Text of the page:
But I suppose it depends on how different people define "modern hardware", doesn't it?

    Many of my "servers" have no need for 64-bits - heck, most of them. More I think about it, none of them need 64-bits.

  8. #8
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    Re: How does this happen?

    Quote Originally Posted by Tadaen_Sylvermane View Post
    Who would actually intentionally do this?
    <raises hand> Although, only theoretically . . . I haven't yet. But . . . . it comes with a dark admission.

    I am not a gamer per se with one exception. The only game I ever played, and continue to play, is . . . Duke Nukem 3D. Think what you want, I love this game, the cheesy FPS graphics, sexist themes, creepy aliens, all of it. The best part is the BUILD program that came with it, the ability to create your own maps has allowed thousands of DN3D fans to create custom maps, some of them quite ingenious. I have purchased a few collections off eBay for pennies on the dollar and still haven't played them all.

    So it is was with great sadness when Windows 95 came about, the architecture for DN3D was no longer supported and it died. Just died, with no hope of further development. There was a brief comeback with DN3D Forever through Steam but it just wasn't the same.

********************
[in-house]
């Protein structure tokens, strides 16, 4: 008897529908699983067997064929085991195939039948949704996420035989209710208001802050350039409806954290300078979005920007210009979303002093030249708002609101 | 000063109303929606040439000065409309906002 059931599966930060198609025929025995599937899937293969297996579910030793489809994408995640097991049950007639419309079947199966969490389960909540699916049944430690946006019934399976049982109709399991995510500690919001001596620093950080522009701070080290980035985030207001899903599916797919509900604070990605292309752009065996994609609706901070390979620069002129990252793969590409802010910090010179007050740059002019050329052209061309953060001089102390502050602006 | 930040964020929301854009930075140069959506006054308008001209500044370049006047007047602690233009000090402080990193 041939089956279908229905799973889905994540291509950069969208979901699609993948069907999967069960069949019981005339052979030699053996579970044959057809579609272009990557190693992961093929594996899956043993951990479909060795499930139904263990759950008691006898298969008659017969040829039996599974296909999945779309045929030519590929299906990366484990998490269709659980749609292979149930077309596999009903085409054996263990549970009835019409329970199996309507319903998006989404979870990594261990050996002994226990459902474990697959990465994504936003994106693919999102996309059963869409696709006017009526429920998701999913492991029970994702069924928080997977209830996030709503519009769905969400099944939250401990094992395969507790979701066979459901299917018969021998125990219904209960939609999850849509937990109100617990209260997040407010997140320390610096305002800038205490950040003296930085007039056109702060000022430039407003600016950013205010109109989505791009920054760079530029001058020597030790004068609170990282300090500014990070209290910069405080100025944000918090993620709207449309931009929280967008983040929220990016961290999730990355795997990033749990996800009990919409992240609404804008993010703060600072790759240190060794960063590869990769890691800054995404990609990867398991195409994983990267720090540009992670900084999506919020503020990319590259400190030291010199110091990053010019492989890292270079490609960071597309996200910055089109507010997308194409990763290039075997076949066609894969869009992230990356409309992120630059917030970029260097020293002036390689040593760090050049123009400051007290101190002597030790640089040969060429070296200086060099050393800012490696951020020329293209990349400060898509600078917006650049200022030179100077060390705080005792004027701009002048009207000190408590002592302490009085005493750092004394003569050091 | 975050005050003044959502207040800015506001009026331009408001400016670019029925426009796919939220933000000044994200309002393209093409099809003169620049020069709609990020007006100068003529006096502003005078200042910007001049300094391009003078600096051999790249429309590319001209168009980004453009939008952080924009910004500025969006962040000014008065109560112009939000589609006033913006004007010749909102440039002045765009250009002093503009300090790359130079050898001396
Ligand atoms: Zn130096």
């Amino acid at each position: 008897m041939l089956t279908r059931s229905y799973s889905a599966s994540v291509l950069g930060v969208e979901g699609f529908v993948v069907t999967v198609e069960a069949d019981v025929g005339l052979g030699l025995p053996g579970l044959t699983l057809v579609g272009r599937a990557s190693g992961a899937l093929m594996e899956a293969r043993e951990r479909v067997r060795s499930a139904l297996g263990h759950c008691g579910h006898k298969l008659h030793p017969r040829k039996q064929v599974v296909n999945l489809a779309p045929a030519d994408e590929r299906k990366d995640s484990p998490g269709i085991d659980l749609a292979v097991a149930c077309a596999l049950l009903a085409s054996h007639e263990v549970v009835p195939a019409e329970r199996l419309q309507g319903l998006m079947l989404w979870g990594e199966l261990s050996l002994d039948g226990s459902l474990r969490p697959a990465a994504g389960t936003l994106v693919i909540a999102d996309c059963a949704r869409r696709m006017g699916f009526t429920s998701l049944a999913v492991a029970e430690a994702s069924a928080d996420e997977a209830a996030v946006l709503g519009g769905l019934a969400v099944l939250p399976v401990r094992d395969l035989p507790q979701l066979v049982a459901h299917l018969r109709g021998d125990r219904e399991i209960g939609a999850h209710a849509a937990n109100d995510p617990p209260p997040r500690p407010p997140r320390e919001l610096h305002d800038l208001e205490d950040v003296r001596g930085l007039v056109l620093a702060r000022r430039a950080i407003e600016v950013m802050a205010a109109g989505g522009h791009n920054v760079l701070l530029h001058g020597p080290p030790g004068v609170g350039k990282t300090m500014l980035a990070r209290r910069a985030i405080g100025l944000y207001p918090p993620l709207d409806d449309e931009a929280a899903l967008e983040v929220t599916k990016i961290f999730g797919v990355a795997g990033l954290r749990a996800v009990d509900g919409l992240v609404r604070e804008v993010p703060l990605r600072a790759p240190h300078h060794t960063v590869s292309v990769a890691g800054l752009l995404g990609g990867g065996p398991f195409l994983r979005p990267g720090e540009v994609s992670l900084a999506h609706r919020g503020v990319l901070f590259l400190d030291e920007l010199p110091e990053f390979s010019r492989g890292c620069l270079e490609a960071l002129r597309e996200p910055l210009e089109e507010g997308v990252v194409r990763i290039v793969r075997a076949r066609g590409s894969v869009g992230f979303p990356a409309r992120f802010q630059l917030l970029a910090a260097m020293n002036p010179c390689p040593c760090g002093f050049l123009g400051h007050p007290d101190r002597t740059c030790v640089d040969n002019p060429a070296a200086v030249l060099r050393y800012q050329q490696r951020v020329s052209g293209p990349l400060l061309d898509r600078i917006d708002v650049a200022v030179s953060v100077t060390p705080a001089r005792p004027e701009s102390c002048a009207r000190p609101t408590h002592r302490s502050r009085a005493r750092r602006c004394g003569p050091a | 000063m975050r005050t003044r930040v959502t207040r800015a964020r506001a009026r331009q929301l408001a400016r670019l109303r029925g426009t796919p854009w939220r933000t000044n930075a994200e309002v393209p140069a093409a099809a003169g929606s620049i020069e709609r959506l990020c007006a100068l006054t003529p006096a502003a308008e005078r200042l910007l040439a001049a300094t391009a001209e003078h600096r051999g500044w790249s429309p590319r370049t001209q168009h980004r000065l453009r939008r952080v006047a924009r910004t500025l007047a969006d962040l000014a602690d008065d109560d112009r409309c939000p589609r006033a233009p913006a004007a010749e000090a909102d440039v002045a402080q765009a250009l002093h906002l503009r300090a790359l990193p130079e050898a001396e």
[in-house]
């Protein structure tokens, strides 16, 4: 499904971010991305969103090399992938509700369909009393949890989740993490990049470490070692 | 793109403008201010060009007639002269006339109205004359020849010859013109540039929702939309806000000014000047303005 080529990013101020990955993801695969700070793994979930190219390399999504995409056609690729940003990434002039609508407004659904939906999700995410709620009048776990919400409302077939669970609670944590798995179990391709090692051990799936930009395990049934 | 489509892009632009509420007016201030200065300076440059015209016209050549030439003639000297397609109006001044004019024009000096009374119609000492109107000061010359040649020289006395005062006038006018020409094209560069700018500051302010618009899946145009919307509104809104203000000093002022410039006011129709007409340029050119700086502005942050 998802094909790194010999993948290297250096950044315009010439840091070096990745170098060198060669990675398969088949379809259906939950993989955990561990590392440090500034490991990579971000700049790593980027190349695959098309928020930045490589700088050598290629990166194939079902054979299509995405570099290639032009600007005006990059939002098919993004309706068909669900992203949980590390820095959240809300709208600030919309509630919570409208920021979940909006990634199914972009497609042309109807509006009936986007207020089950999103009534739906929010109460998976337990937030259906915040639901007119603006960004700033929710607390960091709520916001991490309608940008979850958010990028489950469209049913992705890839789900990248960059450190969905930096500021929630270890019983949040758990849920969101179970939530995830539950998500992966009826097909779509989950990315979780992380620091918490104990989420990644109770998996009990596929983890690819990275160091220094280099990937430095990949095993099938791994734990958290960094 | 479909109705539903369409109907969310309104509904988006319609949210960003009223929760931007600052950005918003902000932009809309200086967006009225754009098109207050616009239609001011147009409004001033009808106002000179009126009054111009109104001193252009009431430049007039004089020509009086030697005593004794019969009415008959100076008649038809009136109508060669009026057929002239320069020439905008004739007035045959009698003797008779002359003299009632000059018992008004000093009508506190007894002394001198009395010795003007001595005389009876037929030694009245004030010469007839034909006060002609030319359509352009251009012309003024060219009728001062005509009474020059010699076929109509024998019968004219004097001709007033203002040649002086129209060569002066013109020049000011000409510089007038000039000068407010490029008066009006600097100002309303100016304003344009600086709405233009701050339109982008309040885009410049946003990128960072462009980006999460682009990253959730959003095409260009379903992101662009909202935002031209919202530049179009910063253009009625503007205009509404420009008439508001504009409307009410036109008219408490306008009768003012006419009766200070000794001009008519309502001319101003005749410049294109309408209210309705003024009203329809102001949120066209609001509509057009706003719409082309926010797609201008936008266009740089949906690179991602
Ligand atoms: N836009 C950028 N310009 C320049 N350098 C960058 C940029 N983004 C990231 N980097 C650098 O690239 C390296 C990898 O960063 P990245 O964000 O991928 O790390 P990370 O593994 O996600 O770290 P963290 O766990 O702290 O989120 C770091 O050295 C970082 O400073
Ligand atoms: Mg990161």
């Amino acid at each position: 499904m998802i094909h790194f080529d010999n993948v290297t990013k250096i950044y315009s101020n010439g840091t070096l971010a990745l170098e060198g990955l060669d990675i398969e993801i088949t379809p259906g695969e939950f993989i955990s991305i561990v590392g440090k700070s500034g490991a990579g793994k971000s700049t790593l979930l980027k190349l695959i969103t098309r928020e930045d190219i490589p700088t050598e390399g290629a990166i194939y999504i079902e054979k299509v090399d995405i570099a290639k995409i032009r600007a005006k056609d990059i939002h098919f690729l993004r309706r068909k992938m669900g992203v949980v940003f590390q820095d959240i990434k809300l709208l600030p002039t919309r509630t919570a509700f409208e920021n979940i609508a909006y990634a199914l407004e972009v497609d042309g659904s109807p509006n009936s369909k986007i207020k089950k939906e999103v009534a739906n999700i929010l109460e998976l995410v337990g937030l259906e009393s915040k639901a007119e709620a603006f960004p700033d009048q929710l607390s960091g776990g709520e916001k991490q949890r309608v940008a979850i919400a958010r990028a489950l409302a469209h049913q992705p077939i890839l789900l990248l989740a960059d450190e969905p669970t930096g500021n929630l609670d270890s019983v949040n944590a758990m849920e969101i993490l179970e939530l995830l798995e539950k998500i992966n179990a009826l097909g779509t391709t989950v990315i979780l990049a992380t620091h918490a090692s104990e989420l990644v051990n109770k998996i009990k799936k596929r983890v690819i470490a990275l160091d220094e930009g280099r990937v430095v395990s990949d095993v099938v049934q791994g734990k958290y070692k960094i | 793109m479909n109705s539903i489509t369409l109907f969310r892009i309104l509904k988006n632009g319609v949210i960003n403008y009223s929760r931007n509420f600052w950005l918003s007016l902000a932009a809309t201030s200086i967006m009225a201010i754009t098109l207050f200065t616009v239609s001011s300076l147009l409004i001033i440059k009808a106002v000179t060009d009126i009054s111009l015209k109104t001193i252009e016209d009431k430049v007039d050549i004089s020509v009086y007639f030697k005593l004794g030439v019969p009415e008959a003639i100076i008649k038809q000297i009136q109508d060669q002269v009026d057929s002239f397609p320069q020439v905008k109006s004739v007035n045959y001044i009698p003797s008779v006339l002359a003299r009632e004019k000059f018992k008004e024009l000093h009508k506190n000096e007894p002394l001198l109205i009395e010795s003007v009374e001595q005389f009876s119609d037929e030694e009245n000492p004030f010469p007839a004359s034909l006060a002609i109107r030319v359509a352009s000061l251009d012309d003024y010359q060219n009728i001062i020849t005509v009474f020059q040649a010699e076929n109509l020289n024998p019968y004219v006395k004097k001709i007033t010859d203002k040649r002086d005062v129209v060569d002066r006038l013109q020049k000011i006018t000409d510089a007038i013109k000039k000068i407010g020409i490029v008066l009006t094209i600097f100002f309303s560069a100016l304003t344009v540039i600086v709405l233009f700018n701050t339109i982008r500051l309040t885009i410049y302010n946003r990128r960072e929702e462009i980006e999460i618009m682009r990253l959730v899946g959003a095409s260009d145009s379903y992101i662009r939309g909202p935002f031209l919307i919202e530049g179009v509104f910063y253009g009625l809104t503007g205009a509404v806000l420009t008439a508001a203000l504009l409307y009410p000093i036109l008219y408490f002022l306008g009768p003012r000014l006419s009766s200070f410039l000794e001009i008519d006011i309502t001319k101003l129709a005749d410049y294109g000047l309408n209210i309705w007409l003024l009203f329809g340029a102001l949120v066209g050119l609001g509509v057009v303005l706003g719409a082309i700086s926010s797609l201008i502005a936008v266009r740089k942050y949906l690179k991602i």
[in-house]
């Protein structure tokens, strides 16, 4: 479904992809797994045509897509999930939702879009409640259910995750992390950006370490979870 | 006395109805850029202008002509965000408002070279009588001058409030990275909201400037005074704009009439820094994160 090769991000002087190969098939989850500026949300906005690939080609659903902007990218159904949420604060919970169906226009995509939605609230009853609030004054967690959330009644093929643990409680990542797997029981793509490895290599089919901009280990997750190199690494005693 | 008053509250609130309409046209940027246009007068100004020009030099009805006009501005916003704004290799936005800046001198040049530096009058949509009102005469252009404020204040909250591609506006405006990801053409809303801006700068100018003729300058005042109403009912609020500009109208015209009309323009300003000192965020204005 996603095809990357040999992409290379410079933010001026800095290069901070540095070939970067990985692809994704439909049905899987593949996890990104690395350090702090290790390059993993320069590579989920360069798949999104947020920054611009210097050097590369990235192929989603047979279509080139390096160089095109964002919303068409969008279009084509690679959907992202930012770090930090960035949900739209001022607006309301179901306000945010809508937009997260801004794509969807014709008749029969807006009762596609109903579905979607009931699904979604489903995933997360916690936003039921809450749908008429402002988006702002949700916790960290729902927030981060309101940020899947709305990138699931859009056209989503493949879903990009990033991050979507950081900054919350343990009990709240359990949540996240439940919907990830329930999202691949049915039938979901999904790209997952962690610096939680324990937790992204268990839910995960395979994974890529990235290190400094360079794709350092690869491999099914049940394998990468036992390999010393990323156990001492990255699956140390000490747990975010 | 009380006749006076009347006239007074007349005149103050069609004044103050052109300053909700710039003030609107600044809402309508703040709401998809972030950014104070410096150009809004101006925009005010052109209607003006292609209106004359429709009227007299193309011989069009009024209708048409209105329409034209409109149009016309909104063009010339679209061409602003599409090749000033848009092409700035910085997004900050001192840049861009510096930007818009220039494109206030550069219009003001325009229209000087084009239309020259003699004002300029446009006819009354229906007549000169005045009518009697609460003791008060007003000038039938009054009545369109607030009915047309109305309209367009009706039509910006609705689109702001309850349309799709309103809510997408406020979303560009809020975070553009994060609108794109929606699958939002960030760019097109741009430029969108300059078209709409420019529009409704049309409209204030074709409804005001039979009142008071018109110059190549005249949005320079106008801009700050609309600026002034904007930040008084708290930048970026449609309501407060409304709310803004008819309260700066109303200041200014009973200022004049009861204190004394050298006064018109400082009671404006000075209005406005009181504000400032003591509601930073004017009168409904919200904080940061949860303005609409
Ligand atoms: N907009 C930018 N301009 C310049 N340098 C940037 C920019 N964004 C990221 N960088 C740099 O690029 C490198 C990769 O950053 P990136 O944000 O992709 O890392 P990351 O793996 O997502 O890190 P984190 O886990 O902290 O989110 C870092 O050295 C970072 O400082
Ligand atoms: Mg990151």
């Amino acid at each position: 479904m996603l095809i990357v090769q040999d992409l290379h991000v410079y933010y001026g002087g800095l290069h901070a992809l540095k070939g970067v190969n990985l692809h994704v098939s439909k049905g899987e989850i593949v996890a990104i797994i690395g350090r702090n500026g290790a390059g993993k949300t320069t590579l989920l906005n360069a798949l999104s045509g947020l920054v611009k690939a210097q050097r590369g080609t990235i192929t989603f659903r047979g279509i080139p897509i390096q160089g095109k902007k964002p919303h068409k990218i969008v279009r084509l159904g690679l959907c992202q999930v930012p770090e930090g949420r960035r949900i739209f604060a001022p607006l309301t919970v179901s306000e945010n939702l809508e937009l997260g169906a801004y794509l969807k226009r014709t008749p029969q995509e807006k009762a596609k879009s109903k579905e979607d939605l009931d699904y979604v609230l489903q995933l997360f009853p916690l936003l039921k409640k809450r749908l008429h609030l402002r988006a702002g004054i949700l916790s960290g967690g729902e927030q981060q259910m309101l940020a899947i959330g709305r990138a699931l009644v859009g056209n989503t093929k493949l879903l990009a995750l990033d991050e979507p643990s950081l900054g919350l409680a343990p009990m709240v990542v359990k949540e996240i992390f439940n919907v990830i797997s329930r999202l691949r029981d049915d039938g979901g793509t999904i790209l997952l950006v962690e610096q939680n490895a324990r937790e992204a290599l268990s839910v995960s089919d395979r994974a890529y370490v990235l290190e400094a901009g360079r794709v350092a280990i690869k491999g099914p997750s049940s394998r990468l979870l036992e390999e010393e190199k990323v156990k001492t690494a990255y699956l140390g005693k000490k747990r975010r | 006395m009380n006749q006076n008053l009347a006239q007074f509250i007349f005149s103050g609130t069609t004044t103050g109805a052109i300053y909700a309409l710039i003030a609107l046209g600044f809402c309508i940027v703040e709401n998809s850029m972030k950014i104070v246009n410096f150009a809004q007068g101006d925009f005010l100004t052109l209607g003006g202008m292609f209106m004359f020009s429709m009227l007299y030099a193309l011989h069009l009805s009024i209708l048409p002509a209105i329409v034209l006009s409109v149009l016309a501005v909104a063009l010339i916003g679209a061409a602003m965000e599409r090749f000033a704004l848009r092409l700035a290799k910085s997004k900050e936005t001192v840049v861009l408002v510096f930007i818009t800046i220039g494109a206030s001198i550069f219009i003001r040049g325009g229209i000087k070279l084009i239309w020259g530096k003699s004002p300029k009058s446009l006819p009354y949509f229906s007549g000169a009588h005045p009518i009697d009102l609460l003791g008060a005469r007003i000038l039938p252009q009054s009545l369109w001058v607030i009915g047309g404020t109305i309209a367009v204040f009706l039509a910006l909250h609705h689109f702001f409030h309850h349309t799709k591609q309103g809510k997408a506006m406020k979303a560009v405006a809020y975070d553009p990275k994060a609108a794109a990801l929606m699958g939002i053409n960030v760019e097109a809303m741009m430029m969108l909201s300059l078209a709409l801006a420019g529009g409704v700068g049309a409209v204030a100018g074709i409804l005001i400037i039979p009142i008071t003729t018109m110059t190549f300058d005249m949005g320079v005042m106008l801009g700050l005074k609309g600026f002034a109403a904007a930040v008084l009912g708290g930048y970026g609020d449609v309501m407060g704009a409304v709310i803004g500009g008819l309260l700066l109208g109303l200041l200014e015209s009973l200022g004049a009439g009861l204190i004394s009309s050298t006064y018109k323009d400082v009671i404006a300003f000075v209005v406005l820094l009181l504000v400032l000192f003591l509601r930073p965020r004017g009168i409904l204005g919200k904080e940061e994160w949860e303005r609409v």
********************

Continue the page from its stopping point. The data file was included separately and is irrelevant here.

When I converted to Linux I was elated to find the eduke32 port for Linux, which plays GREAT on Ubuntu, I made the build and DN3D is back. I play two or three times a week as a distraction from the insanity we call life nowadays.

    The point of my reply: I have always wanted to resurrect a couple old 32 bit machines just for this purpose. One of the things the eduke32 port does not do is support multiplayer Dukematch, in which you play either against each other or in co-op mode. We used to have so much fun with it. A couple old computers and network cards and you can run the native DN3D in multiplayer mode.

    The reasons may not be as be trivial for each user, but there are some reasons. For example believe it or not, I still know of a few users around the world using a PS II running Windows 3.1. What they have does what they need and never needed anything else.

  9. #9
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    Re: How does this happen?

    Quote Originally Posted by sdsurfer View Post
    The reasons may not be as be trivial for each user, but there are some reasons. For example believe it or not, I still know of a few users around the world using a PS II running Windows 3.1. What they have does what they need and never needed anything else.
    Just run the older OS inside a virtual machine. No need for the old hardware anymore, not really. DOSBOX is pretty good too.

  10. #10
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    Re: How does this happen?

    Quote Originally Posted by TheFu View Post
    Many of my "servers" have no need for 64-bits - heck, most of them. More I think about it, none of them need 64-bits.
    Because essentially everyone is using 64-bit hardware, the 32-bit codebases aren't really maintained. The Spectre and Meltdown mitigations, for example, weren't ported to the 32-bit code.
    None but ourselves can free our minds